It’s worth noting that the number of Onewheel users is much smaller than the number of skateboarders, which could explain why the number of deaths is lower. There is really no accurate way to find how many skateboards are in use but this is just to demonstrate the risk in board sports. Onewheels are designed with safety features such as LED lights and safety sensors, which can help to prevent accidents yet the CPSC is claiming they are dangerous. Yes, Onewheels are dangerous, but so are other board sports.

Mitigating the Risk in Onewheeling

It’s important to remember that the safety of any activity, including Onewheeling and skateboarding, largely depends on the rider and how they operate the board. Proper protective gear such as a helmet, knee and elbow pads, and wrist guards should always be worn as they can greatly reduce the risk of injury. Also we need to be good examples for the Onewheel community. Think of yourself as a Onewheel ambassador. Practicing good safety habits such as obeying traffic laws and being aware of your surroundings can also help to prevent accidents but also keep Onewheel riding alive in your community. It only takes a bad accident for your local community to demand restrictions and bans. Safety gear is paramount.

While both Onewheels and skateboards have the potential to be dangerous, the data shows that Onewheels seem to be safer relative to skateboarding. However, users should always exercise caution and practice good safety habits while using either equipment.”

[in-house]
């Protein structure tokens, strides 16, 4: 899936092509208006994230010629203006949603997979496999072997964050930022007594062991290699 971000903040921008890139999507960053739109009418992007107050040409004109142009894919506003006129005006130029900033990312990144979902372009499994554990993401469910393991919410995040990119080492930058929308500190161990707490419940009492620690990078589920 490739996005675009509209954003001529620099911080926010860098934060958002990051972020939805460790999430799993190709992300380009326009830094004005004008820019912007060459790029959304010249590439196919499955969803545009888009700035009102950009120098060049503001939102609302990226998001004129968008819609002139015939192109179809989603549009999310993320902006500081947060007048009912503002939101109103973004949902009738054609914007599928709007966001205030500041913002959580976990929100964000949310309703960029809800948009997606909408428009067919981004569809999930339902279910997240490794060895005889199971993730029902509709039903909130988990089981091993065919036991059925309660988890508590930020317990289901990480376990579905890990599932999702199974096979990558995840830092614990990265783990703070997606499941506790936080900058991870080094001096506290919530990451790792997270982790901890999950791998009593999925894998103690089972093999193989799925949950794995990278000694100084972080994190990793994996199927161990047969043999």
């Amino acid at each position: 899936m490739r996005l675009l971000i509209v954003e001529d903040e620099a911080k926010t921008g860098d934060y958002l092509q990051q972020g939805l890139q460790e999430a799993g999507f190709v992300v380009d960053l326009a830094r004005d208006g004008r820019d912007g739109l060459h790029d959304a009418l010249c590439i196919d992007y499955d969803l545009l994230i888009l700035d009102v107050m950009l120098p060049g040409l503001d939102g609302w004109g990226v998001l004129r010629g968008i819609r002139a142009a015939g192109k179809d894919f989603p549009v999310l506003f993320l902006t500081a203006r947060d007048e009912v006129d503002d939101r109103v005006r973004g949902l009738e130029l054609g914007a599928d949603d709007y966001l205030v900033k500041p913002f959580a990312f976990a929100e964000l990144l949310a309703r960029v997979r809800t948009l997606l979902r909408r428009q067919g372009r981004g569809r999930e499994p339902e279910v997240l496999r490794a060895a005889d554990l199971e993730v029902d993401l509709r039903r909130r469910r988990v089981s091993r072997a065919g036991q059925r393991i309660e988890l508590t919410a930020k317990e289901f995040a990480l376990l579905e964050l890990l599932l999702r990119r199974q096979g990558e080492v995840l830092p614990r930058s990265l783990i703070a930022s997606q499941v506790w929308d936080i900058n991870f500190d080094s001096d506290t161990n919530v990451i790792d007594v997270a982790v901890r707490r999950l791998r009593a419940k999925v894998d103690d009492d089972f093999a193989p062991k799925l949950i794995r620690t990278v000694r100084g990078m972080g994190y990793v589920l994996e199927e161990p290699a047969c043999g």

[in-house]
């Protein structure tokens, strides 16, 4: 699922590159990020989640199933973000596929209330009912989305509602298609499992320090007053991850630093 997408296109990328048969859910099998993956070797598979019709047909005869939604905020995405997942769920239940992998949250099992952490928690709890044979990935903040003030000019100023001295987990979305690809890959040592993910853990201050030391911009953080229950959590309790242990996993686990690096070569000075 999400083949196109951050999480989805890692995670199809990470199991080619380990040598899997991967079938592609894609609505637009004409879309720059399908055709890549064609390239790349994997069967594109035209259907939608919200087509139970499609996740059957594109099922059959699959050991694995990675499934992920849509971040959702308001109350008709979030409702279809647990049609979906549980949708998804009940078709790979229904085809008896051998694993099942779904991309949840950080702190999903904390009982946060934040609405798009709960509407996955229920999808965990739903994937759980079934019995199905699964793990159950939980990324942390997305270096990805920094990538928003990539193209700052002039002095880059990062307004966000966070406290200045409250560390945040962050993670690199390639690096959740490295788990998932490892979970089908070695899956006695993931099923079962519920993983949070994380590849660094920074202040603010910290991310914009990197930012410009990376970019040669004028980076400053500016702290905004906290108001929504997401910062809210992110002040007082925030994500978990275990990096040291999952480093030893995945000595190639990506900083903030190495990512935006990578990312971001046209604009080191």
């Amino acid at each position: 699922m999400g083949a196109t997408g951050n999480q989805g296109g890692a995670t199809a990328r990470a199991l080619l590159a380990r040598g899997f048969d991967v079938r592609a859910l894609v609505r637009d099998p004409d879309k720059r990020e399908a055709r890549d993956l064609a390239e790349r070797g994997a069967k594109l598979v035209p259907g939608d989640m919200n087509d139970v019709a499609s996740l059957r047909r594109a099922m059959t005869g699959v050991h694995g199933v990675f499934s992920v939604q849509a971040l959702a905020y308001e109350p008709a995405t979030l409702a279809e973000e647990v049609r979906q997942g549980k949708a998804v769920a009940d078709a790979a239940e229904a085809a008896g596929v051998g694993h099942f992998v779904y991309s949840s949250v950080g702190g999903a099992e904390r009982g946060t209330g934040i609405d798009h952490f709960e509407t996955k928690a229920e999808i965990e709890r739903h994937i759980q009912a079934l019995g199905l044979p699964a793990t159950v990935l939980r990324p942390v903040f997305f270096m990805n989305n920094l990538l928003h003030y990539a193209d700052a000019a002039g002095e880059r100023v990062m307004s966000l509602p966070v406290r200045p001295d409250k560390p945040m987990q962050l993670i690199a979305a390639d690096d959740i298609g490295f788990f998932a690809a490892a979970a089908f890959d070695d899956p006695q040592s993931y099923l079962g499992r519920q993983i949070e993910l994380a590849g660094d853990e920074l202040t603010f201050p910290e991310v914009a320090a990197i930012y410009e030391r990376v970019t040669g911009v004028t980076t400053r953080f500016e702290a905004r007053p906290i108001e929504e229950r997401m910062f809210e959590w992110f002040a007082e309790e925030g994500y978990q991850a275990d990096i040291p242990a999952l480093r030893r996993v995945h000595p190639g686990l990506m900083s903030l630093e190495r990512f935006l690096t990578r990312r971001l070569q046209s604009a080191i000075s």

Conclusion – Are they Safe or Not?

As of writing this article there have been four Onewheel deaths since the board was sold to the public in 2015. Its important to know that is an aggregate amount over an 8 year timeline. This puts it at 1 death for every 2 years. This is compared to skateboarding which has approximately 80 deaths for every 2 years. While skateboarding has 40 times more the deaths than Onewheels, it is impossible to know how many skateboards are out there. The numbers are presented to demonstrate that skateboarding can also be dangerous. Onewheels are safe when the following has occured:

  • Safety gear is worn – Helmet is a must and wrist guards, elbow and knee pads along with crash pads are recommended. See our list of recommended safety gear.
  • Be aware of your battery life and never ride under 10% – Heed caution when operating between 10% and 30%.
  • Never push through pushback – Respect it. Always respect pushback.